(Reuters) – Australia’s competition regulator has launched court proceedings against Alphabet’s Google for allegedly misleading consumers about the expanded use of personal data for targeted advertising.
The case by the Australian Competition and Consumer Commission (ACCC) in Federal Court said Google did not explicitly get consent nor properly inform consumers about a 2016 move to combine personal information in Google accounts with activities on non-Google websites that use its technology.
The regulator said this practice allowed the Alphabet Inc unit to link the names and other ways to identify consumers with their behaviour elsewhere on the internet.
Google did not immediately respond to a request for comment.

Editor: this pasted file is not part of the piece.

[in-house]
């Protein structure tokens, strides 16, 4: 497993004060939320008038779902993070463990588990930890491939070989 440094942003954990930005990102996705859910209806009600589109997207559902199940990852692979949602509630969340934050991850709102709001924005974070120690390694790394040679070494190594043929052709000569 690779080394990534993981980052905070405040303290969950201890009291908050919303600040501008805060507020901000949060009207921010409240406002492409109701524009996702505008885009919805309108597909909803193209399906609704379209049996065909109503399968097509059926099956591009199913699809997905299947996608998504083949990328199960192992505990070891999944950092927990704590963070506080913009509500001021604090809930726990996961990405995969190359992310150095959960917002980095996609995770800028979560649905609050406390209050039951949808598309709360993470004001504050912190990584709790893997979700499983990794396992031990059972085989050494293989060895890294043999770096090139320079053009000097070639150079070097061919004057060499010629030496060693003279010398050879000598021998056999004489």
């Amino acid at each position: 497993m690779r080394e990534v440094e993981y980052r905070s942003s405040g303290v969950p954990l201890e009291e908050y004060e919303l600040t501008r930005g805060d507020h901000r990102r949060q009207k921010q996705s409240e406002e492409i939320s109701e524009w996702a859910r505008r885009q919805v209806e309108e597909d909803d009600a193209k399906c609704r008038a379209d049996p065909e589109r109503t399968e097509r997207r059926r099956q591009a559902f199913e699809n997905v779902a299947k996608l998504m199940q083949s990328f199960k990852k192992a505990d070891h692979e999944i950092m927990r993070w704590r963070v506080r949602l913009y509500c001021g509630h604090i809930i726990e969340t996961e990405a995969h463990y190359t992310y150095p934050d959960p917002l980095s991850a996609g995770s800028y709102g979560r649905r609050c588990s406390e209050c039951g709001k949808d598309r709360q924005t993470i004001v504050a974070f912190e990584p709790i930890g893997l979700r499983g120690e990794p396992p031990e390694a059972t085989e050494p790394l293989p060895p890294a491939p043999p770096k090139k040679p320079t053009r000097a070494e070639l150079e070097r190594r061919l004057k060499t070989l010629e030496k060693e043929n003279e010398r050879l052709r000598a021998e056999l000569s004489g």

The move by the ACCC comes amid heightened attention in much of the world on data privacy. U.S. and European lawmakers have recently stepped up their focus on how tech companies treat user data due to privacy concerns.
“We are taking this action because we consider Google misled Australian consumers about what it planned to do with large amounts of their personal information, including internet activity on websites not connected to Google,” ACCC Chairman Rod Sims said in a statement.
The regulator did not say what it wanted the court to do, adding that it has filed the claim on a “confidential basis pending claims by Google.”
Reporting by Nikhil Kurian Nainan in Bengaluru; Editing by Shri Navaratnam.